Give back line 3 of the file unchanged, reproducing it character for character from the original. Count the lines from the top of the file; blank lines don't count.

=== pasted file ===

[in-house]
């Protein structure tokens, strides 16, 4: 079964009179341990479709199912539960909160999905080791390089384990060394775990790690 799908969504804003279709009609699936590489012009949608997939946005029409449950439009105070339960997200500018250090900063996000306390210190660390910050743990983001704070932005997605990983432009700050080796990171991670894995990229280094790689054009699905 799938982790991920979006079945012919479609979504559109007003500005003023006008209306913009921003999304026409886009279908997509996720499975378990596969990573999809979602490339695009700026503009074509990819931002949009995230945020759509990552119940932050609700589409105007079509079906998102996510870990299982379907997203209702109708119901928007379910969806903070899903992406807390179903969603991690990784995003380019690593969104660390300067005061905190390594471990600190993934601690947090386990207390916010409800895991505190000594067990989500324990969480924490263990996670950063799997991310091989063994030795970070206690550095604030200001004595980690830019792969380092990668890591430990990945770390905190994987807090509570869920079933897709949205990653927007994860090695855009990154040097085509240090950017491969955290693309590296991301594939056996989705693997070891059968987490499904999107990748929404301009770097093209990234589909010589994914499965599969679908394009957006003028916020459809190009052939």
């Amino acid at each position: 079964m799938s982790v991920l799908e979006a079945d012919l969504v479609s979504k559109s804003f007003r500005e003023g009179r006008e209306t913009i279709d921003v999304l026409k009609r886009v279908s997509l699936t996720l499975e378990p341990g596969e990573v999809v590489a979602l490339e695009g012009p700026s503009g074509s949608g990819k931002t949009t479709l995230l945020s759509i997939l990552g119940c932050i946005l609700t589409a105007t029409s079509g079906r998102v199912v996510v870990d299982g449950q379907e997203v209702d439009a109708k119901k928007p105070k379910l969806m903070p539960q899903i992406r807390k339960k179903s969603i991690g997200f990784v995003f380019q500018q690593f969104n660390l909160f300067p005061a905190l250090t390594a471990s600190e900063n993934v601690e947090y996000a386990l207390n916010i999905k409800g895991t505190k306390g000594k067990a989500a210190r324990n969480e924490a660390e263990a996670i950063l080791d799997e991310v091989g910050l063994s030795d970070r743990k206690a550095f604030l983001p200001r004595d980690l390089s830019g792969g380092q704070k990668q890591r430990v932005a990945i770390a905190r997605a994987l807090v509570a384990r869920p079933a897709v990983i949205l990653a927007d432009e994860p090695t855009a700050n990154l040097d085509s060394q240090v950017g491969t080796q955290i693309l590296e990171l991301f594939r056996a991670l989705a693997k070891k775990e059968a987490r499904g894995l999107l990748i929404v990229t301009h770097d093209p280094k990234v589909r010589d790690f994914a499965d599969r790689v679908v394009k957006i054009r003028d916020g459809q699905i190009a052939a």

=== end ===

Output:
């Amino acid at each position: 079964m799938s982790v991920l799908e979006a079945d012919l969504v479609s979504k559109s804003f007003r500005e003023g009179r006008e209306t913009i279709d921003v999304l026409k009609r886009v279908s997509l699936t996720l499975e378990p341990g596969e990573v999809v590489a979602l490339e695009g012009p700026s503009g074509s949608g990819k931002t949009t479709l995230l945020s759509i997939l990552g119940c932050i946005l609700t589409a105007t029409s079509g079906r998102v199912v996510v870990d299982g449950q379907e997203v209702d439009a109708k119901k928007p105070k379910l969806m903070p539960q899903i992406r807390k339960k179903s969603i991690g997200f990784v995003f380019q500018q690593f969104n660390l909160f300067p005061a905190l250090t390594a471990s600190e900063n993934v601690e947090y996000a386990l207390n916010i999905k409800g895991t505190k306390g000594k067990a989500a210190r324990n969480e924490a660390e263990a996670i950063l080791d799997e991310v091989g910050l063994s030795d970070r743990k206690a550095f604030l983001p200001r004595d980690l390089s830019g792969g380092q704070k990668q890591r430990v932005a990945i770390a905190r997605a994987l807090v509570a384990r869920p079933a897709v990983i949205l990653a927007d432009e994860p090695t855009a700050n990154l040097d085509s060394q240090v950017g491969t080796q955290i693309l590296e990171l991301f594939r056996a991670l989705a693997k070891k775990e059968a987490r499904g894995l999107l990748i929404v990229t301009h770097d093209p280094k990234v589909r010589d790690f994914a499965d599969r790689v679908v394009k957006i054009r003028d916020g459809q699905i190009a052939a």